The pandemic has also exacerbated unconscionable racial and ethnic disparities in health, especially as seen in COVID-19-related death rates. One of the factors contributing to the inequalities that explain why communities of color too often live sicker and die younger is the lack of diversity in health professions. While blacks and Latinos make up more than 30% of the US population, they make up less than 11% of the national physician workforce. Studies show that greater representation of people of color among healthcare providers can improve health outcomes by promoting trust, communication and more preventative screenings.
As of September 2020, more than 800 trained professionals are providing care in urban and rural areas of Illinois through the NHSC and Nurse Corps, whether in a hospital, community health center, health clinic rural, school clinic, health service or other site. Yet while thousands of qualified applicants apply for these scholarship and loan repayment programs each year, traditionally only a fraction can be funded. For example, in FY19, only 11% of NHSC scholarship applicants and 45% of loan repayment applicants were funded.
the US rescue planThe NHSC and Nurse Corps funding represents the largest annual appropriation for our clinical health workforce in history, as the COVID-19 pandemic has amplified the need for these two essential programs. The combined $1 billion for NHSC and Nurse Corps programs promises to shape the healthcare provider pipeline to focus on recruiting people from historically underrepresented populations, including communities of color and backgrounds. urban or rural disadvantaged.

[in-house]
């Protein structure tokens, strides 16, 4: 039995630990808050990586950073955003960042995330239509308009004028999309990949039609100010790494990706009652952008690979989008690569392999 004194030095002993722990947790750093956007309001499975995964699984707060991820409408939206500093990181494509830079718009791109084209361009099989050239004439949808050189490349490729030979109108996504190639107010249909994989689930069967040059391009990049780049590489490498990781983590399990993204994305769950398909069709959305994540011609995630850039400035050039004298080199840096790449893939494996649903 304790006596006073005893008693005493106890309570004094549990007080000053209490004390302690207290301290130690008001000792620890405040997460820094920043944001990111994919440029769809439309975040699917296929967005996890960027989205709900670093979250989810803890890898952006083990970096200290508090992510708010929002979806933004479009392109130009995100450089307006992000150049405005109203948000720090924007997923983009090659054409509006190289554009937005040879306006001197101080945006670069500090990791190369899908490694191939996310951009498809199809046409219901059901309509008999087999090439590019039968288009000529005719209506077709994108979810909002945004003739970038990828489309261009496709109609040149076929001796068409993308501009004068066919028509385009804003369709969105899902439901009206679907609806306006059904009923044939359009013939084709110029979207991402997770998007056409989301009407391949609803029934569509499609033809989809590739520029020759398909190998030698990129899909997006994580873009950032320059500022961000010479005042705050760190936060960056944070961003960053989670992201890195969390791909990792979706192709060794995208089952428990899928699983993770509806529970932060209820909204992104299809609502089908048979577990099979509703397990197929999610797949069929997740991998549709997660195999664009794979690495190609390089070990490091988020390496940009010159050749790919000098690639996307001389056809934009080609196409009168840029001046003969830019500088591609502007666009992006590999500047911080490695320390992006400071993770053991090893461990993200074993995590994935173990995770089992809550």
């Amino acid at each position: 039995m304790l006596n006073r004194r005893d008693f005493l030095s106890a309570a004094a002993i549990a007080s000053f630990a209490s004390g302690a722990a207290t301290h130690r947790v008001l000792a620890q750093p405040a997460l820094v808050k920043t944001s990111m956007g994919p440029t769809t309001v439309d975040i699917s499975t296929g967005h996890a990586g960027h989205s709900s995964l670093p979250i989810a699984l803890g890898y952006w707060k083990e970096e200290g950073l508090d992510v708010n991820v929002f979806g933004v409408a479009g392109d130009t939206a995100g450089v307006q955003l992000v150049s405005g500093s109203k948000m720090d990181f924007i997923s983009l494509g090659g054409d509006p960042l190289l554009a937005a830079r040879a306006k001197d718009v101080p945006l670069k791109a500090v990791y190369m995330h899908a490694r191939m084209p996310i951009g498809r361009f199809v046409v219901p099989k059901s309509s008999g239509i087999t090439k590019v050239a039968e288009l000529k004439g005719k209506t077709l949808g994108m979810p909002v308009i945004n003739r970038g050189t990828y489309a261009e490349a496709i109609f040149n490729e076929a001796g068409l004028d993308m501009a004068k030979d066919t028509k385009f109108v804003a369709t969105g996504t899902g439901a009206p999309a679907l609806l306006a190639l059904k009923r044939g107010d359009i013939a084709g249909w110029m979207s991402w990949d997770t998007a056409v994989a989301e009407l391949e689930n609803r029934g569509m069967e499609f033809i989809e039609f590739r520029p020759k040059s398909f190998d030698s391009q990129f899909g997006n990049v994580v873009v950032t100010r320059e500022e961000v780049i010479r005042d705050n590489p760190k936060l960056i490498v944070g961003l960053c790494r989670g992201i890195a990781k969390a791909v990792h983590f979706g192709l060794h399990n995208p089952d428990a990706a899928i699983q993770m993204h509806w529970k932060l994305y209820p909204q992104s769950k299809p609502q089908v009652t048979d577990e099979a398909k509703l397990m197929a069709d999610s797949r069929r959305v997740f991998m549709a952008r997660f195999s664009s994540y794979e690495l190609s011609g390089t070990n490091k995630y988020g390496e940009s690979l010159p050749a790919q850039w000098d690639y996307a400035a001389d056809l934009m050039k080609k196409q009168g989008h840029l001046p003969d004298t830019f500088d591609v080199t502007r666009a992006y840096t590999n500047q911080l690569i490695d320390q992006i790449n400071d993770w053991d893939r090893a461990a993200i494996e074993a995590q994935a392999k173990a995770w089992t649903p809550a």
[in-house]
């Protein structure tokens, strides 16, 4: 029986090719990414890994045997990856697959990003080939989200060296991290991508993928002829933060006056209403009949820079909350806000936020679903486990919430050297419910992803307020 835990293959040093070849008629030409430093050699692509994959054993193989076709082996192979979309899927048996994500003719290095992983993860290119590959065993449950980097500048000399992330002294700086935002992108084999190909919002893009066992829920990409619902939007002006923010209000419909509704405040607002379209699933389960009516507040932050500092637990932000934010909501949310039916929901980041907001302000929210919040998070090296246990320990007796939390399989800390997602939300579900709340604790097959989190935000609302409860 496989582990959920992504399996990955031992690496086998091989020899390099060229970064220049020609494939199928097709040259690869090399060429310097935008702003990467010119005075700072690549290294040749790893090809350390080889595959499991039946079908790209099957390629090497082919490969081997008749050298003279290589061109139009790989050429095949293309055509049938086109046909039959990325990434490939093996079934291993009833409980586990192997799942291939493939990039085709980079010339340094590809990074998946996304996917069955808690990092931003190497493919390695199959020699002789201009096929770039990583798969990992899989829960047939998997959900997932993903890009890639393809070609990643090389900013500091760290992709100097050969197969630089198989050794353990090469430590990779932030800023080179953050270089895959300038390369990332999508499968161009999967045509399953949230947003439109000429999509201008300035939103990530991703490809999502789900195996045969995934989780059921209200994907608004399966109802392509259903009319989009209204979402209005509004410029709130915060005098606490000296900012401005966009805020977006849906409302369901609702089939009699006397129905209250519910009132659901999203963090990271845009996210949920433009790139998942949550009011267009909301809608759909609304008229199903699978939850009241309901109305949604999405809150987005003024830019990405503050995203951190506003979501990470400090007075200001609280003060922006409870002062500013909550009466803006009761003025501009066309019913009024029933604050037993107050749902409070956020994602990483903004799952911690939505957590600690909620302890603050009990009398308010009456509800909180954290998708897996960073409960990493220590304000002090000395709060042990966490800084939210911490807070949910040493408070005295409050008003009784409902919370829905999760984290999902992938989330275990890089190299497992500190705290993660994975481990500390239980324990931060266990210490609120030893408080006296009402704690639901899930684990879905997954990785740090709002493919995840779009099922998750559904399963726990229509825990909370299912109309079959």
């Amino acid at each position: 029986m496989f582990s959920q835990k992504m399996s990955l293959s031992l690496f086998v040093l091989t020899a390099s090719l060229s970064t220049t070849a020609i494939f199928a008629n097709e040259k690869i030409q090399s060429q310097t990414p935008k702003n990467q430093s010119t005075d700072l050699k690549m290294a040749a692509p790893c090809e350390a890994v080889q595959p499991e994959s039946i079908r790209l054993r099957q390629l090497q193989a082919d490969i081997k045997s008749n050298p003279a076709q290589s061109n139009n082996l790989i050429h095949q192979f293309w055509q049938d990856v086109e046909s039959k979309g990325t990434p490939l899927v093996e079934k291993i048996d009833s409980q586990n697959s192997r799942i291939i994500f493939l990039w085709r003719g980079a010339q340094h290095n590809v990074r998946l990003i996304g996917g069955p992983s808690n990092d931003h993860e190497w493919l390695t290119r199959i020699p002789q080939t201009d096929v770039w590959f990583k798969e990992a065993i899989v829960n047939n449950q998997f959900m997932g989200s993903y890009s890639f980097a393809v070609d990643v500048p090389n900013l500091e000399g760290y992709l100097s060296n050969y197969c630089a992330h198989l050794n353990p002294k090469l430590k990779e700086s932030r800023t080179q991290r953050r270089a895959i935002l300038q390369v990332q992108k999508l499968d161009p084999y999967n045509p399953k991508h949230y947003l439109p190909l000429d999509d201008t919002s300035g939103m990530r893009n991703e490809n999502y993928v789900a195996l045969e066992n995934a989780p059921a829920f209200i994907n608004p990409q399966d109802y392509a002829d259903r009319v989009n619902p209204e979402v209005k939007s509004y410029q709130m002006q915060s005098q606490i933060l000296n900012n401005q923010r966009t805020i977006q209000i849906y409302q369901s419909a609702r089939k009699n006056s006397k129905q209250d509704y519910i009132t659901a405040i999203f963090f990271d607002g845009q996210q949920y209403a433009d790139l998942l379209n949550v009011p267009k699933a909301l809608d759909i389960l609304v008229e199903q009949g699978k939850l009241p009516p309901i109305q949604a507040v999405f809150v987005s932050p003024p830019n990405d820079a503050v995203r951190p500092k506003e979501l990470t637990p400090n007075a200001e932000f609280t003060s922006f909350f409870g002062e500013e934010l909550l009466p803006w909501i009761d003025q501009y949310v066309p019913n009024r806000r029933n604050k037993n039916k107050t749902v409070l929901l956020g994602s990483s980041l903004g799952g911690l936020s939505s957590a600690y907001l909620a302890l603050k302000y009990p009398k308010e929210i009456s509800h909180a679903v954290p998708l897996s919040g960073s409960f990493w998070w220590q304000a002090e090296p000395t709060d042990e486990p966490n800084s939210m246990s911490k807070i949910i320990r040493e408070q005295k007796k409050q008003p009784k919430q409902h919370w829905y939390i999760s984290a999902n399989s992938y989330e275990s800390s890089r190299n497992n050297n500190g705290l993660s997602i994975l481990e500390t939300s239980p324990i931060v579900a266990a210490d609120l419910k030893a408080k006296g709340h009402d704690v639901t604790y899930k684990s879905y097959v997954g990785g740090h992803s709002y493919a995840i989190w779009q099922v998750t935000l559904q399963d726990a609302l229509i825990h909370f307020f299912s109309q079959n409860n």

During the first year under the US rescue plan, HRSA was able to award nearly 1,200 new NHSC scholarships, four times as many, and nearly doubled the number of Nurse Corps scholarships to 544. This bolstered the field strength of NHSC and Nurse Corps at highest level ever, with over 22,000 HRSA-funded healthcare providers, including Hispanic/Latino physicians representing 18% of NHSC participants and Black/African American nurses representing 20% of corps participants nurses.
It is important to note that significant additional funds from the US rescue plan remain available in fiscal year 2022 to support requests from Illinois healthcare providers and students. I would like to draw your attention to the following deadlines and informational links, which I encourage you to distribute widely to your members throughout our state:
I greatly appreciate your commitment to our current and future workforce, and the patients and communities they serve. The pandemic has highlighted the long-term challenges in our health care delivery system, and I hope this significant new funding and focus on recruiting a diverse workforce can help begin to fill the gaps and promote equity. Please contact my staff with any questions regarding these HRSA funding opportunities.